I’m home, and mostly recovered, from ISTE. Feels like a good time to take a minute and write about my thoughts on the conference. The simple summary is that I really enjoyed the conference and think it was totally worth while. That isn’t to say that the conference was perfect by any stretch, or even what I really expected.
I went to ISTE feeling like I would leave with some new knowledge, some new idea that would transform my teaching. That didn’t happen. One of the biggest reasons for that is the sessions themselves were misleading. Many of the sessions I attending had really fascinating titles like “Create a tech startup at your school” or “Managing 1-to-1 as a Principal or Technology Specialist.” I went to these with so much hope that I would walk away a better teacher. Instead, I walked away from the tech startup one with ideas for how to make kids sell school surplus on ebay and how to pick the right device for a 1-to-1 school. I was talking to a fellow teacher at ISTE and I made the comment “It’s like session title link bait.” Maybe the people running these sessions had grandiose plans when they named their session and just din’t deliver (which I definitely feel is true for the managing 1-to-1 session). Maybe it was intentionally misleading, or the host didn’t actually understand the terms they were using. Either way, I feel that the majority of the sessions were almost completely useless.
What I did walk away from ISTE with is a list of people that know so much more than me. I met with people that I have talked to on twitter before (like Sherry Gick who is awesome, and I totally fanboyed over), and that was super cool. But what else I found were people who were already doing the crazy things I was thinking about doing,and doing them much better than I had planned. Especially in the Ignite sessions, I saw multiple teaches who have student-run tech support, and idea that I am already in process of implementing at our school. While their 5 minute talk didn’t give me every detail, it did show me that they are brilliant, and it gave me their twitter accounts so that I can call on them when I need help.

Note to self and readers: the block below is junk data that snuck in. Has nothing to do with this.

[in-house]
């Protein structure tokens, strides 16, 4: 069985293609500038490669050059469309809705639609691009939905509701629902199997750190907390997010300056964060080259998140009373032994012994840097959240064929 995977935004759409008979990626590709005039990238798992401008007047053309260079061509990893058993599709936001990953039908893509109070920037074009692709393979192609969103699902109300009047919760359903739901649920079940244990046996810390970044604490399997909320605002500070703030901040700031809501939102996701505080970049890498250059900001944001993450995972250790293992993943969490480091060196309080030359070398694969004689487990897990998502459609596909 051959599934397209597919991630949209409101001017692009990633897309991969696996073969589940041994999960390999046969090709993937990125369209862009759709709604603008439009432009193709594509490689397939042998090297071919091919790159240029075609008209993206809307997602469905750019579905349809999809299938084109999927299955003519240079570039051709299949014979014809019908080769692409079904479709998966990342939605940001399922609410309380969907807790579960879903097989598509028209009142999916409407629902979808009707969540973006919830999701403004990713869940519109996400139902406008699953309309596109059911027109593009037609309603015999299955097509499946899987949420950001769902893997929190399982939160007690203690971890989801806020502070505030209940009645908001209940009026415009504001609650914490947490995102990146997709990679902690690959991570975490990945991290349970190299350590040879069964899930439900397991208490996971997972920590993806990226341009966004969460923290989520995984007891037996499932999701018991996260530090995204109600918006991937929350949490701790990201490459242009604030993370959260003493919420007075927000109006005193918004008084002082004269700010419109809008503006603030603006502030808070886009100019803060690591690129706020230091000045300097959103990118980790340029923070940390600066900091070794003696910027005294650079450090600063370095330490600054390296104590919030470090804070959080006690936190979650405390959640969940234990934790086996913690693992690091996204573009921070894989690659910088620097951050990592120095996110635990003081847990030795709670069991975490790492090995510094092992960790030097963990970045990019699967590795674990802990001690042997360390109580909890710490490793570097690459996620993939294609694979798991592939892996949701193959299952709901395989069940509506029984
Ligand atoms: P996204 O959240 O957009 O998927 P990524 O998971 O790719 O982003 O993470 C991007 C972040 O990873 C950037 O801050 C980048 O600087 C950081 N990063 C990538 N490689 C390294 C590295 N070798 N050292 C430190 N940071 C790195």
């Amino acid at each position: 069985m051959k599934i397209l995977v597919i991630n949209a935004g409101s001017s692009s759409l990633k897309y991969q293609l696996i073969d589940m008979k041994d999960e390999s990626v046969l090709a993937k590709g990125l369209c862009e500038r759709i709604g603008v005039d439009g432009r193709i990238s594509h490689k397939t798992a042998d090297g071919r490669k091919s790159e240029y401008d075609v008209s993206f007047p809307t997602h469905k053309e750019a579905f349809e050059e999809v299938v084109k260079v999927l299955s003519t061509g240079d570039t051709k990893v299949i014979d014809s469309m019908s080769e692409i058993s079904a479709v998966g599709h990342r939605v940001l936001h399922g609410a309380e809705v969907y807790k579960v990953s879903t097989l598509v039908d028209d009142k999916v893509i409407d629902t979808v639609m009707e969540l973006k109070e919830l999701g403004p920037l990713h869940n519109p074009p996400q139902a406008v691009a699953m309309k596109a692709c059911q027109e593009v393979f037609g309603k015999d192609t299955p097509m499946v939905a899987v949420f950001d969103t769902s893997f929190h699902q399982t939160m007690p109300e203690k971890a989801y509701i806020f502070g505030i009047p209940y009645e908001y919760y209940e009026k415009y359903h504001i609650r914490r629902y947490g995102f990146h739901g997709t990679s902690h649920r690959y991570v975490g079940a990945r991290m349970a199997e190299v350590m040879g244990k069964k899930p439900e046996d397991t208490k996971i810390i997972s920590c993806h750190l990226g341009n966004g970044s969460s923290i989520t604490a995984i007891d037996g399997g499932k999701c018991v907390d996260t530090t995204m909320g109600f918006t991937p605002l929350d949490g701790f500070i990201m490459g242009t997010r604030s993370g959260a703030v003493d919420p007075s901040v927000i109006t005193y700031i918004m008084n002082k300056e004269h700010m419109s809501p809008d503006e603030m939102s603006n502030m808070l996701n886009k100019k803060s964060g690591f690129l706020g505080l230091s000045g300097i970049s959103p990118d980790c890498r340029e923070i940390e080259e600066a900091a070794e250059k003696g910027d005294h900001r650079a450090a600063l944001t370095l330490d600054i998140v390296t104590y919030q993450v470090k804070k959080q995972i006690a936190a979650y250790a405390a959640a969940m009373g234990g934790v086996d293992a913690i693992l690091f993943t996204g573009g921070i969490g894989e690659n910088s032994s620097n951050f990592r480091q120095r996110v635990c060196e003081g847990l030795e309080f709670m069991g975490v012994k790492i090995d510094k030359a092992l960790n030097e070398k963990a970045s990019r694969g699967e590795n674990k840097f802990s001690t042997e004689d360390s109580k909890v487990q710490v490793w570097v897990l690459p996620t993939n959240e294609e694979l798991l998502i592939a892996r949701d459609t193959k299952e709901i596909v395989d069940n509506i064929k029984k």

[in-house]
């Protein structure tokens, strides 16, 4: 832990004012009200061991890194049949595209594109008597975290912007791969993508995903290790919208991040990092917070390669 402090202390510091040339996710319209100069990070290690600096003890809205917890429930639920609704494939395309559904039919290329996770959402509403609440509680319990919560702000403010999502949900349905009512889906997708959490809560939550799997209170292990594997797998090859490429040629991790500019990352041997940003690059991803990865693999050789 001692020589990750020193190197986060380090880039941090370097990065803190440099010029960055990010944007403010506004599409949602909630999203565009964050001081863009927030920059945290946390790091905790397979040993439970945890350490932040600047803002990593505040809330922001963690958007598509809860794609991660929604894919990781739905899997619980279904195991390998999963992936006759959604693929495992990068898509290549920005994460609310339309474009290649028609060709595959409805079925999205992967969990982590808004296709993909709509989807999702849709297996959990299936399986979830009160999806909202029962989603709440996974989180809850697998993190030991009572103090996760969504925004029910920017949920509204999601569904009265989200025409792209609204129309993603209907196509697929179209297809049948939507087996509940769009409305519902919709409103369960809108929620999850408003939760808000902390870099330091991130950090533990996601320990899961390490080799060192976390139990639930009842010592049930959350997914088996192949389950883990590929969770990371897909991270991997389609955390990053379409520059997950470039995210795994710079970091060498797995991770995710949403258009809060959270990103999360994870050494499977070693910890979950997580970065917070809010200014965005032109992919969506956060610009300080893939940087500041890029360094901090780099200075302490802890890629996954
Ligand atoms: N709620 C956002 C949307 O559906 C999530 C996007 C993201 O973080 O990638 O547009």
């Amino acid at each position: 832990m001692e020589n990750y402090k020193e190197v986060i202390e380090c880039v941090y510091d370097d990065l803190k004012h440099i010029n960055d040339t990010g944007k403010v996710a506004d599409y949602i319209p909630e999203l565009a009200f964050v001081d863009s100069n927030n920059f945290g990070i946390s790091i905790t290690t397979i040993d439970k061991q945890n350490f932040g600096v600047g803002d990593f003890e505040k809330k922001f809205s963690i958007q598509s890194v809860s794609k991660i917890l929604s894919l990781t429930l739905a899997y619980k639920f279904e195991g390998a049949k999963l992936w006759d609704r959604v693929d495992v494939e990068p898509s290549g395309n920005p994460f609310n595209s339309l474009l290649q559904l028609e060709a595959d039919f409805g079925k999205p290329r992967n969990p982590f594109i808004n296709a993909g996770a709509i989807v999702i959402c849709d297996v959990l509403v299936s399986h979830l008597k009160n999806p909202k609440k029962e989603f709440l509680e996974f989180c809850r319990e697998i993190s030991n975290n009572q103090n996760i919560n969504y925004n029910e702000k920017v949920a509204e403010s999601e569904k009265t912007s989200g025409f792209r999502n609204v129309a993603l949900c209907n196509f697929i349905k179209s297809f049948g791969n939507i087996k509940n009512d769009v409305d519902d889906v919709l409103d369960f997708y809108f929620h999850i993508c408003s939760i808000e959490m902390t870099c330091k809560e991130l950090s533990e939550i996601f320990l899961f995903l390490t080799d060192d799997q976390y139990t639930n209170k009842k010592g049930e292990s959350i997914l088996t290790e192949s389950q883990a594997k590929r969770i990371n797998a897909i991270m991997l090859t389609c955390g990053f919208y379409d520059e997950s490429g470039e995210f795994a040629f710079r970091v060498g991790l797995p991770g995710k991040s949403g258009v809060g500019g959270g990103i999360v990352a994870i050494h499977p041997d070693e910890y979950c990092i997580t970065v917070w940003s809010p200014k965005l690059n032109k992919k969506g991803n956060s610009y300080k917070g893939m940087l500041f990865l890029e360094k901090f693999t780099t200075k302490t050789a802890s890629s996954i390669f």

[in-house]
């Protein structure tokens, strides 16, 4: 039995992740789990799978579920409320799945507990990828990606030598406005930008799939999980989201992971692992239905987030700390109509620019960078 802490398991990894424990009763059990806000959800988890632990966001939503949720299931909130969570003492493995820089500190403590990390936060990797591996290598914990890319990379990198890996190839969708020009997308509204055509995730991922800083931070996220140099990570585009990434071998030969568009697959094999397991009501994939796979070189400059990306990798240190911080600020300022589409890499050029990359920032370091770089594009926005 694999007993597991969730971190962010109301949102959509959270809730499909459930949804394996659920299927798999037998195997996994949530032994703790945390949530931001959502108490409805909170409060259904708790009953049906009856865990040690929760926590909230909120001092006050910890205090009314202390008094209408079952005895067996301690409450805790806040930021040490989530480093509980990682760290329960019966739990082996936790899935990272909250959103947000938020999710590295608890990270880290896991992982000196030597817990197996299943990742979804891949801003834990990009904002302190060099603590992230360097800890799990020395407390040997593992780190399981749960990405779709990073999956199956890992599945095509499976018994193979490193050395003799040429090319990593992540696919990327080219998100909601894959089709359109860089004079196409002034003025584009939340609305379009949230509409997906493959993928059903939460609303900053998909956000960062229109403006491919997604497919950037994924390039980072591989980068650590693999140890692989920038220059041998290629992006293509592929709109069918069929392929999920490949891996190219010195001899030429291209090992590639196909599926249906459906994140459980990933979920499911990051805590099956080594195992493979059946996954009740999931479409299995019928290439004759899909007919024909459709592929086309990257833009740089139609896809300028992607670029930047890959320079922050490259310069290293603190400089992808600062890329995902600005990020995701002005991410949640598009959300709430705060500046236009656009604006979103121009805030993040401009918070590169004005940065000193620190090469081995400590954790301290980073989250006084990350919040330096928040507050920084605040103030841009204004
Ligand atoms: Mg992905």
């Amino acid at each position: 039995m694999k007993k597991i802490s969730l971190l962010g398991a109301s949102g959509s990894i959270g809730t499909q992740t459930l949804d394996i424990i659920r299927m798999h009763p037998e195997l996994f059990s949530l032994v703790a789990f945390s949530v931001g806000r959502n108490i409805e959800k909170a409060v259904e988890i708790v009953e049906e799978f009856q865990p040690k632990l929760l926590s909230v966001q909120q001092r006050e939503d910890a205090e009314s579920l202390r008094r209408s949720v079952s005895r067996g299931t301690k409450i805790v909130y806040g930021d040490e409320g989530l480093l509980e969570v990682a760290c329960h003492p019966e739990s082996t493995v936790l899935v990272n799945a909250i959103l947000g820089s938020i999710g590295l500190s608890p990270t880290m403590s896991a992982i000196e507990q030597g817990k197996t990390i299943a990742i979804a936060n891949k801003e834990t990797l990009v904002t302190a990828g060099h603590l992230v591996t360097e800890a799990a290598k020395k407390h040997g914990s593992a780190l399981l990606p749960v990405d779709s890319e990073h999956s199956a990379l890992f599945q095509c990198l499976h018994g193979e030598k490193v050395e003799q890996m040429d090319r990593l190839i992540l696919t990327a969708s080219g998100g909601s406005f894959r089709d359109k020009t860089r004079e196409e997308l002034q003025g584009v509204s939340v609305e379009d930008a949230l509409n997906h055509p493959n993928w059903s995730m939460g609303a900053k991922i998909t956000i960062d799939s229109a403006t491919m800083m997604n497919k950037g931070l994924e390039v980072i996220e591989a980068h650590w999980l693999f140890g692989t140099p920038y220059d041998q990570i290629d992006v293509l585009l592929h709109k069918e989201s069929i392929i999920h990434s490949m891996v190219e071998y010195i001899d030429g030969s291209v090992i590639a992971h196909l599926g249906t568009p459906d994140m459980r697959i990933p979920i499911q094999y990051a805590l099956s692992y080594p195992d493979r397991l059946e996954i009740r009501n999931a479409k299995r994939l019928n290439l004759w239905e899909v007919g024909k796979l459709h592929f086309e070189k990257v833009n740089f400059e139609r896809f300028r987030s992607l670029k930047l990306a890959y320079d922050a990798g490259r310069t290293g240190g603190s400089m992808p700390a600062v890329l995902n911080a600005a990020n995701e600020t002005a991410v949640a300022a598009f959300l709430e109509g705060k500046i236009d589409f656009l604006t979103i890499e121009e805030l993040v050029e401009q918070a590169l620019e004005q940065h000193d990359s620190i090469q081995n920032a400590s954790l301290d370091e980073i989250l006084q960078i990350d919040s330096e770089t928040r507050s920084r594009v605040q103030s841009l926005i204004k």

The biggest thing I got out of ISTE though was the team building. I went to this event with my principal and 4 other teachers on the Digital Curriculum Teacher Leaders team. These people, without exception, are awesome. We had so much fun hanging out after the conference each day, and in different meetings we all attended together. I have worried on occasion about how I was going to be able to manage such a massive campus (over 4000 students and over 200 staff) during a 1-to-1 transition year. I no longer have any concerns about that. I know that my school is setup for success because of the team we have built around this transition.
My biggest complaint, by far, was the venue for the 3rd round of Ignite talks at ISTE. I mentioned this on my twitter account, and included this video:
— Brad Shreffler (@BradShreffler) July 1, 2015
They put this round of Ignite talks on the stage at the back of the show floor. This means that there were people talking loudly all along, not nearly enough seating (I was on the floor in the back), and at one point, an announcement was made over the PA system while someone was presenting. Ignite talks are hard enough, auto forwarding slides every 15 seconds, definitive timing, and generally less experienced presenters. This venue was simply not fair for the presenters. I learned a ton from the 2nd round of Ignite talks, but got completely cheated on the 3rd round. It was just too hard to hear them. Huge mistake by ISTE.
Still, overall ISTE was a huge success for me. I look forward to making it back next year and meeting more of the people I’ve met. I actually really want to present next year at ISTE2016…